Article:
We cannot say enough positive things about our experience working with Arlene!! We were desperate for sleep, going almost 5.5 months with frequent wake ups, nursing back to sleep, nonstop crying during the day, screaming in the car and becoming more and more hopeless as time went on without having success … Arlene changed all of that within no time. She listened to exactly what was going on for us, developed a sleep plan specific to our daughter’s needs/our goals and was so supportive and answered all of our questions along the way. It was very easy to follow the plan that she developed and it included naps and weaning off of night feedings. We saw a difference in our daughter almost immediately! Arlene has absolutely transformed our lives and given us the ability to enjoy each other and feel so much better getting the sleep we all want and NEED! Our daughter is now sleeping 11-12 hours per night, eating only once overnight as opposed to every 1-2 hours, is on a great nap schedule and is so much happier!!! It’s the best money we’ve spent.
Adrienne G.
Adrienne G.
2 years ago
We worked with Arlene to sleep train our 22 month old son who had been bed sharing and nursing to sleep. She helped us develop a sleep plan that was specific to our son's needs. It addressed both his nighttime sleep and his naps. It really took the guess work out of the endeavor, because as a parent, even if you read all the sleep books, there are many different opinions and it is hard to know what is right. Arlene was attentive, flexible and available to answer all of our questions and concerns. I would highly recommend working with her! Our son now sleeps 11-12 hours a night and put himself to sleep on his own. Sleep training him has been a game changer for me (I sleep now too!) and for him. He seems well rested and his development seems to be progressing faster now too. His language skills are flourishing since he is getting better rest.
Amanda C
Amanda C
4 years ago
We just wrapped up our second time working with Arlene, and had another great experience! Arlene helped us sleep train our first baby a few years ago when she was 4 months old at the time. She was a terrible sleeper, waking up once every hour and needing to be rocked to sleep for what felt like hours and hours each day. I was a stressed, exhausted, and worried first time mom, and I was drawn to Arlene’s calm and experienced approach. She gave us an option for a gentler strategy that worked for us at the time, and was detailed and responsive in her sleep plan and attentiveness. Our daughter just turned 2.5 years old and is still a great sleeper. So once our second baby turned 4 months recently, we did not hesitate to work with Arlene again. We now have two rockstar sleepers in our household, thanks to Arlene! It means the world to us that she was there to help guide us, instill confidence, and most importantly, help teach our children such a valuable skill they will undoubtedly benefit from for the rest of their lives.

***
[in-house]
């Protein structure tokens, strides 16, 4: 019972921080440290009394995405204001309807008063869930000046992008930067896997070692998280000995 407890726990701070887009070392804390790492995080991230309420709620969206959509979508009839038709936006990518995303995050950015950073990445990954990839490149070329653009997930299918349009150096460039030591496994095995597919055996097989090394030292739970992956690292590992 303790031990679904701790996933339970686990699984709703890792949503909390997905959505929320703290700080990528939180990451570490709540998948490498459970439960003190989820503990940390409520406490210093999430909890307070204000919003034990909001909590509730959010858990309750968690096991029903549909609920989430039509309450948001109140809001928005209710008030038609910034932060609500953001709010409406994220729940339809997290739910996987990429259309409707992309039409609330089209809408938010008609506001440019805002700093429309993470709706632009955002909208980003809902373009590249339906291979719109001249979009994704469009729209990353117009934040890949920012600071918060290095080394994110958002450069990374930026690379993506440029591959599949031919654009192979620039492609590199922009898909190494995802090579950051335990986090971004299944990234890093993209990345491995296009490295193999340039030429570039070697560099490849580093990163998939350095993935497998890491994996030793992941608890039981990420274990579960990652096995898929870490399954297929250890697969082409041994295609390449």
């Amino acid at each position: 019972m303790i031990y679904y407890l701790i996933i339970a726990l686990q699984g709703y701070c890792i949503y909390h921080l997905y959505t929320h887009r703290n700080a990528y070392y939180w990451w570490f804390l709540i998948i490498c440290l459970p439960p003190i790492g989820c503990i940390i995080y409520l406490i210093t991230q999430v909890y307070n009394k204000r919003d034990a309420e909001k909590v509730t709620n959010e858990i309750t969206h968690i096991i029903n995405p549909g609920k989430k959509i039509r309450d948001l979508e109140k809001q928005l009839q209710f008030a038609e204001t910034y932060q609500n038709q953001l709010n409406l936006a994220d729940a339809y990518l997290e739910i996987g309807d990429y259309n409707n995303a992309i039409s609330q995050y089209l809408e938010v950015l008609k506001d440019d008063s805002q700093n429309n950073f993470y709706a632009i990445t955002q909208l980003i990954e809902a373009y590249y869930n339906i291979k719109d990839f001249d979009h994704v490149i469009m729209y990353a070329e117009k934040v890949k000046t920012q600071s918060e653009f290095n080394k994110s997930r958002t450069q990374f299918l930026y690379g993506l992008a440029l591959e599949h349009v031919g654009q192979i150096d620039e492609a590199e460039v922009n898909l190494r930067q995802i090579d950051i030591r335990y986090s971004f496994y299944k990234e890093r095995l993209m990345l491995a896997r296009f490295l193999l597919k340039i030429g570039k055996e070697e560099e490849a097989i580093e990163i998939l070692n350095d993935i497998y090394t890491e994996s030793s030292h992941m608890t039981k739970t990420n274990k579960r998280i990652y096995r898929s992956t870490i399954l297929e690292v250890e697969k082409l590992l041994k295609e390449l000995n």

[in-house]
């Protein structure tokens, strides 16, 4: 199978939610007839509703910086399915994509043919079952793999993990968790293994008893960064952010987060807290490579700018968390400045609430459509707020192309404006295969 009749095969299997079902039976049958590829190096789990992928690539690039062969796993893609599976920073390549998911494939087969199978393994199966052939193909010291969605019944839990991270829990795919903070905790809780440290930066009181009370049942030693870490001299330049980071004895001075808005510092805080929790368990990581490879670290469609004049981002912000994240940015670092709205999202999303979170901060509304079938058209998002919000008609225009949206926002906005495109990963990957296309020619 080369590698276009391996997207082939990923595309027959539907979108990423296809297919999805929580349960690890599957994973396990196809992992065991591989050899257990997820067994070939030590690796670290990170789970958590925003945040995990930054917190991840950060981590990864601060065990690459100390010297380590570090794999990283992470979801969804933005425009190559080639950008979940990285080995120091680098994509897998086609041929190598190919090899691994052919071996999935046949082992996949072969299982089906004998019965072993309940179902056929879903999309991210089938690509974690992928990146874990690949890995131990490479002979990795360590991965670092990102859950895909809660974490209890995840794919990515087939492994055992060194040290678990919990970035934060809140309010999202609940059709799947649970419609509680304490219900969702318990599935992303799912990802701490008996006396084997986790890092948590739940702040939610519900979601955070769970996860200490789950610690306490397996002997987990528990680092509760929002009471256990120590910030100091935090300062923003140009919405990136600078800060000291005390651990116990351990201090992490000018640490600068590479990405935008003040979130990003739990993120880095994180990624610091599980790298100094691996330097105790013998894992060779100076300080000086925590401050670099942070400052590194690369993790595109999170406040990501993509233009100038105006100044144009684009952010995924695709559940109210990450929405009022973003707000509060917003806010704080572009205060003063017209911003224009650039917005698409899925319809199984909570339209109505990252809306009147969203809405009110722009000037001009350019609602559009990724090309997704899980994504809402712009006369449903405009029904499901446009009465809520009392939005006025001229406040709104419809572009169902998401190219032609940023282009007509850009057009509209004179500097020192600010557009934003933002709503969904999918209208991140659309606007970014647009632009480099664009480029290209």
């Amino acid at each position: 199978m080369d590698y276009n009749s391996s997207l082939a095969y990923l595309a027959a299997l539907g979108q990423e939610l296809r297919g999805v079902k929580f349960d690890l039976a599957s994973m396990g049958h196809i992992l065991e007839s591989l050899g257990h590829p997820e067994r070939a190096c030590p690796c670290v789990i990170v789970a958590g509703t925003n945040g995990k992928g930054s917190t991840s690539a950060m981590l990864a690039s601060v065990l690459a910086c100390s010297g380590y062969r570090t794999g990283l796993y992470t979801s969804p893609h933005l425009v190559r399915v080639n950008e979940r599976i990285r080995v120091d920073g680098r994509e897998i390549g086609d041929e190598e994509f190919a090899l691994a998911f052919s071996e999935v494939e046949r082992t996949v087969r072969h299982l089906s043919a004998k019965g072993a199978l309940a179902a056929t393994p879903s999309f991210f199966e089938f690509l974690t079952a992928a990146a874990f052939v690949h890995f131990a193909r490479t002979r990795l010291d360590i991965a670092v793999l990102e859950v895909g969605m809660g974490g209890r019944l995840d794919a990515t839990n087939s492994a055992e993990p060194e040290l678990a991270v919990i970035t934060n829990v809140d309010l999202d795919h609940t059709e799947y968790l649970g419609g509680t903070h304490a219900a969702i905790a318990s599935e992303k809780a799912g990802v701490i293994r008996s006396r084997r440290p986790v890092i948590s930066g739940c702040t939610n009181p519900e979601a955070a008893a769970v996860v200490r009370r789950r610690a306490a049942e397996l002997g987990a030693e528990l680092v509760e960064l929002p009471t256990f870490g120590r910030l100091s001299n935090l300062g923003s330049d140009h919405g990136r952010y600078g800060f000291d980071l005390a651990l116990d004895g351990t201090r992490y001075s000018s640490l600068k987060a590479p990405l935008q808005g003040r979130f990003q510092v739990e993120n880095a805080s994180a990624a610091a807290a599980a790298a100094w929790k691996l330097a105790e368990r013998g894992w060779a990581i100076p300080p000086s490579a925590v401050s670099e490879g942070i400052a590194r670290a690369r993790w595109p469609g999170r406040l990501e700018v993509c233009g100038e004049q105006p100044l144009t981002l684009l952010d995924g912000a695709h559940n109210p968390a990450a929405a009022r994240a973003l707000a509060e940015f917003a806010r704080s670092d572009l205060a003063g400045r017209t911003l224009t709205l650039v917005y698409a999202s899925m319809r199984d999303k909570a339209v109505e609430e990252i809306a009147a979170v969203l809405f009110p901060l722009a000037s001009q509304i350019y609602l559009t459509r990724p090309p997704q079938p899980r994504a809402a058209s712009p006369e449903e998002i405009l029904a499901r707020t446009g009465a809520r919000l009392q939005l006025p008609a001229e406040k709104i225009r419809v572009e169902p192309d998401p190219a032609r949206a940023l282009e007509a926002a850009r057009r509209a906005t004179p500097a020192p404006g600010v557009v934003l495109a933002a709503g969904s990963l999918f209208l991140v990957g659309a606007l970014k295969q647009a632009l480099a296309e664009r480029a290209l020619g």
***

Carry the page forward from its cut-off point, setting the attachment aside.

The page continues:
Begoña Cirera
Begoña Cirera
2 years ago
Arlene helped me first with my first son who was 2.5 year old when I hired her. He slept with me during breastfeeding. He never wanted to sleep in his crib. I was due with my second, and I needed better rest, and had no clue how to get him to sleep away from my bed. I even had to sleep w him during naps, or he wouldn’t sleep. I had to walk him for hours to fall asleep every night. It was awful. Two weeks after Arlene helped us create a program for him, he was done!!! He was sleeping in his own room, all night (12+ hours) and he was SO HAPPY during the day. We learned so much, and all made so much sense. After trying methods and books, nothing worked. My son is almost 6, and he falls asleep at 7:30pm every evening, until 7:00am. As a parent, you know how precious those hours are. With my second one, I didn’t make the mistake of waiting until he was two to train him to sleep. By 3 months, we slowly started, with Arlene’s help. I never had to walk him or be there for him to fall asleep. He’s now 3, and he is a great sleeper, much better than his big brother ever was, still takes 90-min naps, and sleeps 11 hours a night. Every penny I spent to hire Arlene’s expertise is worth it. My only regret was not to look for her sooner. Lifesaver, 100%.
Abbey Stidam
Abbey Stidam
6 years ago
Arlene Fryling at Gentle Touch Sleep Time helped our son sleep, which helped us sleep! We were having trouble transitioning our son (4 months at the time) from his rock-n-play to the crib and our amazing sleeper since birth was all of a sudden not sleeping very much. Arlene talked with us about what was going on with his sleep and why the change in his sleep pattern. She answered all our questions and calmed our worries and frustrations. She came up with a sleep plan that worked for our family. She guided us every step of the way. He is now an amazing sleeper again! He is 18 months old and sleeps 12 hours at night and takes a 1 1/2 - 2 hour nap. He loves to sleep and never fights sleeping. I am so thankful we had Arlene Fryling help us and we were able to teach our son to sleep.